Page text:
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Former Gov. McKernan defends embattled Common Core standards at education conference

Posted Dec. 06, 2013, at 4:21 p.m.
Last modified Dec. 06, 2013, at 7:54 p.m.

Poll Question

Former Maine Gov. John &quotJock" McKernan
Troy Bennett
Former Maine Gov. John "Jock" McKernan

PORTLAND, Maine — Former Maine Republican Gov. John “Jock” McKernan Jr. used his keynote address at a heavily attended education conference Friday to defend the Common Core education standards, which have been under attack recently by some Maine conservatives and parents.

McKernan, who is now the president of the U.S. Chamber of Commerce Foundation and former CEO of Education Management Corp., a for-profit college company, was the keynote speaker at the 2013 Educate Maine Pipeline to Prosperity Conference. The event was attended by more than 300 educators from throughout Maine.

“I truly believe the Common Core state standards are a major step forward,” said McKernan. “I believe that it is going to make a huge difference for the 45 states that have adopted these standards.”

The Common Core standards are a set of educational benchmarks designed to ensure that public school students emerge from high school with a common set of knowledge and skills that they need for success in college and careers.

Maine adopted the standards in 2011 under Republican Gov. Paul LePage’s administration.

In August, the Maine Equal Right Center announced that it will launch a citizens petition campaign to repeal Maine’s involvement with Common Core. The group’s goal is to put a question on the November 2014 statewide ballot. If the petition is successful, it would be the first of its kind in the United States.

The initiative has the support of some of the more conservative members of the Republican Party, who earlier this year blasted LePage for his support of the standards, as well as Heidi Sampson, a member of the State Board of Education and Maine Charter School Commission who co-founded a group called No Common Core Maine.

Sampson and others contend that Common Core will lead to an erosion of local control in public schools amid an effort to nationalize public education.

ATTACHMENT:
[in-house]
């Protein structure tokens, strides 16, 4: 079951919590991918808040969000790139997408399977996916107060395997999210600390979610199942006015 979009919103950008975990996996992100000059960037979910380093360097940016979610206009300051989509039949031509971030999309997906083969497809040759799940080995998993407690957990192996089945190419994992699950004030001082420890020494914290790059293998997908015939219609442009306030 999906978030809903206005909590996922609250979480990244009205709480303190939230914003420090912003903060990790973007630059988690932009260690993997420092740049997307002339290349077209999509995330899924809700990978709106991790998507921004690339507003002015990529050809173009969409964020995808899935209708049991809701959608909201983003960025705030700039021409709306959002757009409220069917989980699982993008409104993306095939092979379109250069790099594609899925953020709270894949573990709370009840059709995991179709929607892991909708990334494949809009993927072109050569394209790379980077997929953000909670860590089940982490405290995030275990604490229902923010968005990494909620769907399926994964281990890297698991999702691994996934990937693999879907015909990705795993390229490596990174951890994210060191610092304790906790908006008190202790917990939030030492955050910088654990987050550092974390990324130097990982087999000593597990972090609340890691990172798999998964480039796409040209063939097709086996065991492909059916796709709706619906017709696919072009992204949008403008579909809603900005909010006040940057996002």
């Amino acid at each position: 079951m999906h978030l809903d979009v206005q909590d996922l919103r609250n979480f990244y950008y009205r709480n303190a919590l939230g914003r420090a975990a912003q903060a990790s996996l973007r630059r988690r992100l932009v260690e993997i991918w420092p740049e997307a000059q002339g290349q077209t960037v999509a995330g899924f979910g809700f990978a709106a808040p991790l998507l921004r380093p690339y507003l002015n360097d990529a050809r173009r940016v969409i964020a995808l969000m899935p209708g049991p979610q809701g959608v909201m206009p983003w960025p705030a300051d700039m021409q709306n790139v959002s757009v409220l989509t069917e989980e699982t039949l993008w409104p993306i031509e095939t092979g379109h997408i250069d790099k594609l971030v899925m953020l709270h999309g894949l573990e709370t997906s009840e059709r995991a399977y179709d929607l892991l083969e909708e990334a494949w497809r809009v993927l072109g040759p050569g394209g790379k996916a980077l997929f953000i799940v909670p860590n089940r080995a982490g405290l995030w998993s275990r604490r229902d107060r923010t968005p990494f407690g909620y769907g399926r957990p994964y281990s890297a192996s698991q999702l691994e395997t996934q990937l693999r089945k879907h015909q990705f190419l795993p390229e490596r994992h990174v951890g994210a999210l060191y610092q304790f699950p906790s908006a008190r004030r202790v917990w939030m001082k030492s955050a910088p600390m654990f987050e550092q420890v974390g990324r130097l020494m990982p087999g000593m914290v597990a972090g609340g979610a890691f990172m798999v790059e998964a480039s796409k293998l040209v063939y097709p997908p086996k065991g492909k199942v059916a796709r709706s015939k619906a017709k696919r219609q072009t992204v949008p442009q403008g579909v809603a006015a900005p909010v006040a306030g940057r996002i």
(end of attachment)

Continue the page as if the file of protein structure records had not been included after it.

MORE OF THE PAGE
“On a daily basis, people are realizing for the first time the significant impact of Common Core and are becoming increasingly concerned,” Sampson said in August.

McKernan echoed proponents of the standards who argue that they will ensure consistency in education systems across the country, improve overall education performance and serve as a tool that will help states see where they need to improve.

“Finally, we’re going to see some comparability on how things are going in schools across the states in our country,” said McKernan. “If we want to address the skills gap in America, it has to start with our K-12 education system.”

McKernan sought to debunk what he called three “myths” about Common Core — that it will “bureaucratize” public education; erode state-level education standards, such as Maine’s Learning Results; and perhaps most seriously, allow government entities to collect individual student data.

“This is a huge red herring,” said McKernan. “Federal law prohibits a federal database with students’ personally identifiable information.”

Closing the skills gap — the notion that employers across numerous sectors can’t find enough qualified workers — was an overarching theme of Friday’s Educate Maine conference, which explored how improving public schools can reap significant improvements for Maine’s economy, standard of living and out-migration of young people.

That will require an overhaul of classroom instruction away from the concept of teaching students all at the same pace to individualizing teaching student-by-student. It’s a concept that has been gaining traction in Maine, as St. John Valley-area SAD 27 Superintendent Tim Doak and University of Maine at Presque Isle President Linda Schott explained during one of the conference’s break-out sessions. Doak said the concept will motivate students to succeed.

“When we show them there’s a link between a career and what they’re doing in school, they’re going to work harder,” said Doak. “If you can make it relevant to them, they’ll work as hard as you want them to work. Maine’s workforce is the future for all of us. Are we preparing our children for that workforce or are they just sitting there every day consuming information, taking notes and having a test next Friday?”

CORRECTION:

A previous version of this story said the Common Core State Standards were adopted under Gov. John Baldacci. They were adopted in 2011 and signed into law by Gov. Paul LePage, not

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